John Gallagher, also a Mercury partner, is considering departing as well, they said.
The three declined to comment on their plans.
The pending departures would come on the heels of an exodus of top consultants in the company’s California office. Former Democratic politicians Fabian Nuñez, Barbara Boxer and Antonio Villaraigosa recently resigned over financial disputes and Nuñez is alleging Omnicom is blocking them from expanding their business and using noncompete clauses that are barred by California law.
In his suit, Nuñez criticized the company’s handling of a foreign nonprofit connected to former Donald Trump campaign manager Paul Manafort — an episode that left Mercury legally and reputationally vulnerable, The Los Angeles Times reported last week.
At issue in New York — where the company has represented prominent real estate developers, Charter Communications and Sharpton’s National Action Network — is Omnicom’s insistence on restrictive covenants that stipulate departed staffers cannot continue to represent the firm’s clients or work together for at least a year.
The employees knowingly signed those agreements after Omnicom bought Mercury in 2005, but the setup is now under fire from Sharpton and other civil rights organizations who say it is outdated and oppressive.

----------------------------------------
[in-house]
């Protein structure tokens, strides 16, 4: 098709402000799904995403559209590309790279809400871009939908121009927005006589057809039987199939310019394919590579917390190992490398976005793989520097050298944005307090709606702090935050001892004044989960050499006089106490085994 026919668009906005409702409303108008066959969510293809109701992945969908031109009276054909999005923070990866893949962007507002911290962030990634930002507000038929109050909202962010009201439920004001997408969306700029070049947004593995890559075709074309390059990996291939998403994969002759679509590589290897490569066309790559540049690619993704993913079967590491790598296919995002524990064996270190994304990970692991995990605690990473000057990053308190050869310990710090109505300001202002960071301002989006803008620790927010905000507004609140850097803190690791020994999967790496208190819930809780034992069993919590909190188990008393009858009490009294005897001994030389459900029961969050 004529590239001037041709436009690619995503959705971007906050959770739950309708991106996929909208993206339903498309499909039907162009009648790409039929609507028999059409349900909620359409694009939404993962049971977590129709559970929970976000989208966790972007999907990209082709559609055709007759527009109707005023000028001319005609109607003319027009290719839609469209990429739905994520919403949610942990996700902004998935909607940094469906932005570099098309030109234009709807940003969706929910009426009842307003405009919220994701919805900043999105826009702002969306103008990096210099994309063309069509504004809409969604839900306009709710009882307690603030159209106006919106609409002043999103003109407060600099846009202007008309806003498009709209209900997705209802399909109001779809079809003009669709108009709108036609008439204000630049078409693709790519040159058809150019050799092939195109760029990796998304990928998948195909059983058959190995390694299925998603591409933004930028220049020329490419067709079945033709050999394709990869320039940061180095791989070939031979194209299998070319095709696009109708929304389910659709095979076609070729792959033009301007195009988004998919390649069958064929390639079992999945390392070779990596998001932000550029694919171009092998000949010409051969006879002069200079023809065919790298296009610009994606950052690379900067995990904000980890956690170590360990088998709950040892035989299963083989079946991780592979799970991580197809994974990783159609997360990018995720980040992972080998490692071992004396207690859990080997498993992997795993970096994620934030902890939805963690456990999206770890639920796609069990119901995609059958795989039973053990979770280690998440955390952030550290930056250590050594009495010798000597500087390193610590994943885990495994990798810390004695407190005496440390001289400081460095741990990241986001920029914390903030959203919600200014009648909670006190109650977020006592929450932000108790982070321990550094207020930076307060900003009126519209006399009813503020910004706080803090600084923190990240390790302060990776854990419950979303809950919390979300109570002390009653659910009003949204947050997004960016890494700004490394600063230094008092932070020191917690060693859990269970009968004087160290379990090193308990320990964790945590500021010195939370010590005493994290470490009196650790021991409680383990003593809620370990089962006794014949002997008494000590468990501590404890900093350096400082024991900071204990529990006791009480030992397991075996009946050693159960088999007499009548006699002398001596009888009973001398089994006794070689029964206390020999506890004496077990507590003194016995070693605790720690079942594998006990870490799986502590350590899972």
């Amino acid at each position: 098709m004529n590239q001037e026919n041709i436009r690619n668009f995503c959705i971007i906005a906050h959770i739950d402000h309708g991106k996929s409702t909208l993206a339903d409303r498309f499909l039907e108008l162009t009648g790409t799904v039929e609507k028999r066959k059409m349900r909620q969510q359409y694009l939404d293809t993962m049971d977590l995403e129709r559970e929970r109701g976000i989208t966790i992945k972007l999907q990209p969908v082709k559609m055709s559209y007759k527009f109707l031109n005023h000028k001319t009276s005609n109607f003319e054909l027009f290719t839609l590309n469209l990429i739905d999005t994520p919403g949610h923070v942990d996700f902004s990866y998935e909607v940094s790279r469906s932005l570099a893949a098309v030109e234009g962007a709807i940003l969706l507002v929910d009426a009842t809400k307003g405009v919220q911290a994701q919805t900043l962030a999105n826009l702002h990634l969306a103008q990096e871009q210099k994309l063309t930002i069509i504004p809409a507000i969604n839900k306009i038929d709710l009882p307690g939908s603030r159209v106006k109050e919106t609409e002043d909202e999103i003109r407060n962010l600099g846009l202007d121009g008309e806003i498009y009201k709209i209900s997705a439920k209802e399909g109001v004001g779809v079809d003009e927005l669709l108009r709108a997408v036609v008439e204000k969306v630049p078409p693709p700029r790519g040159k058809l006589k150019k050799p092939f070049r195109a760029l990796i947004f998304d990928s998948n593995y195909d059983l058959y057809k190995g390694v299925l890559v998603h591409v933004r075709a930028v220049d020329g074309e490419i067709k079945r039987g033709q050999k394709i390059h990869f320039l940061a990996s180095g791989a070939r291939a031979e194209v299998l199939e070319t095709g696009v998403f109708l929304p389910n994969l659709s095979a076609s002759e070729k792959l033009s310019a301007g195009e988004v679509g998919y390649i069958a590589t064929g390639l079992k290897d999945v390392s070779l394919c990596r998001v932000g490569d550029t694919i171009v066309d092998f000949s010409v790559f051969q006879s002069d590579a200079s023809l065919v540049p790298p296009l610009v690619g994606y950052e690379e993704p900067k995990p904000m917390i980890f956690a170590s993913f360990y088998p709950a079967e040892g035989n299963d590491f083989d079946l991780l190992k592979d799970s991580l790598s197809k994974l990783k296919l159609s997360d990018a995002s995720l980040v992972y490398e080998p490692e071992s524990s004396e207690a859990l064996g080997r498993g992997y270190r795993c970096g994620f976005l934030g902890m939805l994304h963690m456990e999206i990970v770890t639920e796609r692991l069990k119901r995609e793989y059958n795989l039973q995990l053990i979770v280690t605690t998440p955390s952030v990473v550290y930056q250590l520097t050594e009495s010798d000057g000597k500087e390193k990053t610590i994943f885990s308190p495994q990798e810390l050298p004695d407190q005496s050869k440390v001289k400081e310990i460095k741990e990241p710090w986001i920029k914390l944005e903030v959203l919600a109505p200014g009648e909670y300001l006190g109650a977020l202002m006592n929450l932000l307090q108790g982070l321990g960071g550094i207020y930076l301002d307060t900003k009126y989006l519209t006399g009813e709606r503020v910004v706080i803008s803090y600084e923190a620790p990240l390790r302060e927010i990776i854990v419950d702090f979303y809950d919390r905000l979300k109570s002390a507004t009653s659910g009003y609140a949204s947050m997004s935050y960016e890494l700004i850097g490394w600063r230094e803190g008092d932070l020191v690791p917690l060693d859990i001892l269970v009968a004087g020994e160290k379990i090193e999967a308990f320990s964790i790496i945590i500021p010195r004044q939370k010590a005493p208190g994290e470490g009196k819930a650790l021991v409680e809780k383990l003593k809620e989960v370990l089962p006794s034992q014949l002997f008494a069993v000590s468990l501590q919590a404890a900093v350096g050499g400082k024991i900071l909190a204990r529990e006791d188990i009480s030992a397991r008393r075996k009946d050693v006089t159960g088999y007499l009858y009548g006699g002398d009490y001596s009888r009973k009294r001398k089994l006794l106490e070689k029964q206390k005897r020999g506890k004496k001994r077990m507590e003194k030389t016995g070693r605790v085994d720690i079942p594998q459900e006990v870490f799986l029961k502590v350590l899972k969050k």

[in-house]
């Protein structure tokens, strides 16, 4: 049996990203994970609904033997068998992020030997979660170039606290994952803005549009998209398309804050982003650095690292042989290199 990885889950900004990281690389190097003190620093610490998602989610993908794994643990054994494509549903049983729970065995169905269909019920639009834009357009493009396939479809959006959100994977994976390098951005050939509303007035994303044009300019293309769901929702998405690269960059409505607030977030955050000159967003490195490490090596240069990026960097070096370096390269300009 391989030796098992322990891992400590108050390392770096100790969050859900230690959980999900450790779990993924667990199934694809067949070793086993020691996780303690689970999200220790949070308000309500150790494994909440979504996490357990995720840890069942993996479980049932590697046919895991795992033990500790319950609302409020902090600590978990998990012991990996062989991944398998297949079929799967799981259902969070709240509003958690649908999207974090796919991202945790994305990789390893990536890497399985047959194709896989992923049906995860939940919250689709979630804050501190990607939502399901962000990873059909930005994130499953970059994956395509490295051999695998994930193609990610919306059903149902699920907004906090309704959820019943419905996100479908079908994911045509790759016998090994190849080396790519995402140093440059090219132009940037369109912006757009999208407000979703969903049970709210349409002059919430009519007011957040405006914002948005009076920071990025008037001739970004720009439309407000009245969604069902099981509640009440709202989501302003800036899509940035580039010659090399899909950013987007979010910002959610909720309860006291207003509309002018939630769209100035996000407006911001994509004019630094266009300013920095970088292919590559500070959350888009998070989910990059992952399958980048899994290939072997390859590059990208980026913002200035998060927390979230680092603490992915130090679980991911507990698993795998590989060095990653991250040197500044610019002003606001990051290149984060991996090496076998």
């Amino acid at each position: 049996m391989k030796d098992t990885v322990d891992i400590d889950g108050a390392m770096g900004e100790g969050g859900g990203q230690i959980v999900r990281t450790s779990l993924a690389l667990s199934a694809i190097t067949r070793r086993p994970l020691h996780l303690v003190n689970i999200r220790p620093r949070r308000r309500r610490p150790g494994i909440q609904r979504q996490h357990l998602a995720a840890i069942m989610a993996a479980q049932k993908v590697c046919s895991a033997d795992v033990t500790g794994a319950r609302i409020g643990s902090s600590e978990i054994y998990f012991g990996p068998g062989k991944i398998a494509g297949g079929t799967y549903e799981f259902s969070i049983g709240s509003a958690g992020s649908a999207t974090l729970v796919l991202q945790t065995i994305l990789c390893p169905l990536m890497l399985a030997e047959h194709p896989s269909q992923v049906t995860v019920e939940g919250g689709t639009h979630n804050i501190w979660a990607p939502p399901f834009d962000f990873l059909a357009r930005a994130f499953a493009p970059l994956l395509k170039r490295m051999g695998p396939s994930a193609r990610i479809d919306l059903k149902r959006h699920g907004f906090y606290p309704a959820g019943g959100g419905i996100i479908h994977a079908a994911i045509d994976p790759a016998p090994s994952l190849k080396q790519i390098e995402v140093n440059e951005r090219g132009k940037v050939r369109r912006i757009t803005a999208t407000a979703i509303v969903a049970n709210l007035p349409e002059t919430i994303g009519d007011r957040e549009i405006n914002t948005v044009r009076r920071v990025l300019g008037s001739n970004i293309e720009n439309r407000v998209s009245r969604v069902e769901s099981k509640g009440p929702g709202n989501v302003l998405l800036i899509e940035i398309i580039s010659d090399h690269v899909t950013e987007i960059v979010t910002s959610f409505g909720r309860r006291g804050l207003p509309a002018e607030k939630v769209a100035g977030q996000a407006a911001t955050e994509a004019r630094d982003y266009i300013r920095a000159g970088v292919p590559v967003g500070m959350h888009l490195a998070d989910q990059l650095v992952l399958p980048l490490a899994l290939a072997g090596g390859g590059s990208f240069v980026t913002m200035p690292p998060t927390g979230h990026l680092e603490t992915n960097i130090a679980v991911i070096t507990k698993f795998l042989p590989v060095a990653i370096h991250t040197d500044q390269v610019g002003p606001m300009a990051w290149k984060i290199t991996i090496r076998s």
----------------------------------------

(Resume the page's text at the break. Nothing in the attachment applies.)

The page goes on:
“People of color in the business world of all ages really have been undervalued and as a result, I believe they’re underpaid. Corporations like Omnicom want to lean on restrictive covenants to hold them down, hold them back,” Sharpton said in a recent interview.
Under the agreement, Noerdlinger could not continue to represent Sharpton after leaving, despite their 25-year professional relationship, he said.
An Omnicom spokesperson did not respond to questions, but shared a lawsuit it filed last week in federal court in Manhattan. The court papers argue, among other things, that California’s Nuñez and Kirill Goncharenko engaged in an “unlawful scheme to harm Mercury and further line their own pockets.”
“Having been paid millions of dollars by Mercury, and having promised in multiple written contracts not to solicit Mercury’s employees or clients, defendants have now broken those promises,” the lawsuit states. “Defendants have resigned from Mercury, set up a new business, and are in the process of stripping Mercury’s California office of its employees and clients.”
The suit was filed across the country because, the plaintiffs argue, “the applicable contracts provide for New York courts as the ‘exclusive’ forum and for New York law to apply. It seeks to enforce the contractual provisions that the parties agreed to, for which Mercury negotiated and paid handsomely, and which defendants have openly breached.”
Sharpton said he plans to urge the state Legislature to take up the cause and pass a bill outlawing noncompete clauses, with which President Joe Biden has also indicated concern.
He is joined by Marc Morial, president of the National Urban League, who called noncompete mandates “both unconstitutional and illegal in most respects” in a letter sent Monday to Omnicom CEO John Wren.
“They prevent people from using their God-given human talent to pursue business and occupational interests on their own behalf,” Morial added.
He also indicated support for a bill Assembly Member Jeffrey Dinowitz (D-Bronx) plans to introduce in Albany that would bar companies of any size from workers sign noncompete clauses.
Dinowitz said he has discussed his legislation with people at Mercury, but said he has long been concerned about the issue.
In a recent interview, he called noncompete clauses “undemocratic, inequitable, unfair.”